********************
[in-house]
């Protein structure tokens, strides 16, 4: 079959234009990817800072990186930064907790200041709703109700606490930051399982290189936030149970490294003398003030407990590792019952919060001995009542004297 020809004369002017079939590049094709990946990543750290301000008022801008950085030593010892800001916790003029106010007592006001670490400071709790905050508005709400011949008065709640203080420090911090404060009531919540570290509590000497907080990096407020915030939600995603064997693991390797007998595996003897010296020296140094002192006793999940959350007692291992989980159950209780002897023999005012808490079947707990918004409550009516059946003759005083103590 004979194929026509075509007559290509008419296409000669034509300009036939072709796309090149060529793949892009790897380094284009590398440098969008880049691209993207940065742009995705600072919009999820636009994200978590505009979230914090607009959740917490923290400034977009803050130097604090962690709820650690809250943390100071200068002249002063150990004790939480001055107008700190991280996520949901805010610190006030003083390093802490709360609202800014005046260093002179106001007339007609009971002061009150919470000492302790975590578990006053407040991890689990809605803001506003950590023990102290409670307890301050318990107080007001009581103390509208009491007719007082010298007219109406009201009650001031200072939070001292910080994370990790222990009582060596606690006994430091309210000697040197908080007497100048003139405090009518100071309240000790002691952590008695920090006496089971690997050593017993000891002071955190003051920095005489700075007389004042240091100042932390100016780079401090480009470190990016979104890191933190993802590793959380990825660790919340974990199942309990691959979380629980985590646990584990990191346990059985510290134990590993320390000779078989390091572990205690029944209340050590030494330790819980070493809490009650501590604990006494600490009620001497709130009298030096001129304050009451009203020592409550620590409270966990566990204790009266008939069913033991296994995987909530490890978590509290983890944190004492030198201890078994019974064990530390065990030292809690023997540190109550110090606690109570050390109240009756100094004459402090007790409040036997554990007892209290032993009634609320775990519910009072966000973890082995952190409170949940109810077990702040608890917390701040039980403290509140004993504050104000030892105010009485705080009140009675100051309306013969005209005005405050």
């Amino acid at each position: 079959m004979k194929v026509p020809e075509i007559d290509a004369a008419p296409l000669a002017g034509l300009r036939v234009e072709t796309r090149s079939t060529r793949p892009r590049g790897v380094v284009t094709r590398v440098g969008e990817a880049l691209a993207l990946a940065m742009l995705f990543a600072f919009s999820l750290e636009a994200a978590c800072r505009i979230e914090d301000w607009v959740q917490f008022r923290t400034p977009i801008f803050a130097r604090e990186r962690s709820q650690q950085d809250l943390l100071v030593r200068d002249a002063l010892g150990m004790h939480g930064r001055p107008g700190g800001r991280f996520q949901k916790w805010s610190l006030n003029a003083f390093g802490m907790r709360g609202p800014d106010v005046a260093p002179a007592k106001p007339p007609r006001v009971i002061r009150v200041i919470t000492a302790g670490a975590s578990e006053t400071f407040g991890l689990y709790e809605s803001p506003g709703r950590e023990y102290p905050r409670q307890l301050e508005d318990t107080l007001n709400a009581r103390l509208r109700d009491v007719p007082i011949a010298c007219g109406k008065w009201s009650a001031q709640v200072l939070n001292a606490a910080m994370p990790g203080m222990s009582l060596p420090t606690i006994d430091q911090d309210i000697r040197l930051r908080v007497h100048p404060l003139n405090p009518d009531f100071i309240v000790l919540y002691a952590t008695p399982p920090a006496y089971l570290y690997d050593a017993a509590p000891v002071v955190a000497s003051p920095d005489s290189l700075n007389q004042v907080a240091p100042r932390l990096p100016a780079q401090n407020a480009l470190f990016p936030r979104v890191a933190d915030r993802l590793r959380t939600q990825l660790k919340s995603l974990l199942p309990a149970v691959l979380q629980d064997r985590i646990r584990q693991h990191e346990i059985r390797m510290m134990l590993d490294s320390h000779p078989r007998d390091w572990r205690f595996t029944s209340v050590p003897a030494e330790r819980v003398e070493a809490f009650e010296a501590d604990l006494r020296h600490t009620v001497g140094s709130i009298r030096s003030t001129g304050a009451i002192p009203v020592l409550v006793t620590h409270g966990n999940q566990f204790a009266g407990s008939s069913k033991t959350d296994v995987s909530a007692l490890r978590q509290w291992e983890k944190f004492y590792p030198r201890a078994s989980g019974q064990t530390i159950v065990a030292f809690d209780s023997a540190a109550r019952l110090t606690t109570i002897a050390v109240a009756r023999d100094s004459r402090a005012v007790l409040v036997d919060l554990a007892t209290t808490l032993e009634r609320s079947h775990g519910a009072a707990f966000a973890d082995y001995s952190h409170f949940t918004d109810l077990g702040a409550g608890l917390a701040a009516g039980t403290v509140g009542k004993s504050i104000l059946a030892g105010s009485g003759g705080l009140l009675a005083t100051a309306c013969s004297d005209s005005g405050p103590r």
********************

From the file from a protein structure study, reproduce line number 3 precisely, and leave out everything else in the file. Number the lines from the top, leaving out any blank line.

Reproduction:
């Amino acid at each position: 079959m004979k194929v026509p020809e075509i007559d290509a004369a008419p296409l000669a002017g034509l300009r036939v234009e072709t796309r090149s079939t060529r793949p892009r590049g790897v380094v284009t094709r590398v440098g969008e990817a880049l691209a993207l990946a940065m742009l995705f990543a600072f919009s999820l750290e636009a994200a978590c800072r505009i979230e914090d301000w607009v959740q917490f008022r923290t400034p977009i801008f803050a130097r604090e990186r962690s709820q650690q950085d809250l943390l100071v030593r200068d002249a002063l010892g150990m004790h939480g930064r001055p107008g700190g800001r991280f996520q949901k916790w805010s610190l006030n003029a003083f390093g802490m907790r709360g609202p800014d106010v005046a260093p002179a007592k106001p007339p007609r006001v009971i002061r009150v200041i919470t000492a302790g670490a975590s578990e006053t400071f407040g991890l689990y709790e809605s803001p506003g709703r950590e023990y102290p905050r409670q307890l301050e508005d318990t107080l007001n709400a009581r103390l509208r109700d009491v007719p007082i011949a010298c007219g109406k008065w009201s009650a001031q709640v200072l939070n001292a606490a910080m994370p990790g203080m222990s009582l060596p420090t606690i006994d430091q911090d309210i000697r040197l930051r908080v007497h100048p404060l003139n405090p009518d009531f100071i309240v000790l919540y002691a952590t008695p399982p920090a006496y089971l570290y690997d050593a017993a509590p000891v002071v955190a000497s003051p920095d005489s290189l700075n007389q004042v907080a240091p100042r932390l990096p100016a780079q401090n407020a480009l470190f990016p936030r979104v890191a933190d915030r993802l590793r959380t939600q990825l660790k919340s995603l974990l199942p309990a149970v691959l979380q629980d064997r985590i646990r584990q693991h990191e346990i059985r390797m510290m134990l590993d490294s320390h000779p078989r007998d390091w572990r205690f595996t029944s209340v050590p003897a030494e330790r819980v003398e070493a809490f009650e010296a501590d604990l006494r020296h600490t009620v001497g140094s709130i009298r030096s003030t001129g304050a009451i002192p009203v020592l409550v006793t620590h409270g966990n999940q566990f204790a009266g407990s008939s069913k033991t959350d296994v995987s909530a007692l490890r978590q509290w291992e983890k944190f004492y590792p030198r201890a078994s989980g019974q064990t530390i159950v065990a030292f809690d209780s023997a540190a109550r019952l110090t606690t109570i002897a050390v109240a009756r023999d100094s004459r402090a005012v007790l409040v036997d919060l554990a007892t209290t808490l032993e009634r609320s079947h775990g519910a009072a707990f966000a973890d082995y001995s952190h409170f949940t918004d109810l077990g702040a409550g608890l917390a701040a009516g039980t403290v509140g009542k004993s504050i104000l059946a030892g105010s009485g003759g705080l009140l009675a005083t100051a309306c013969s004297d005209s005005g405050p103590r």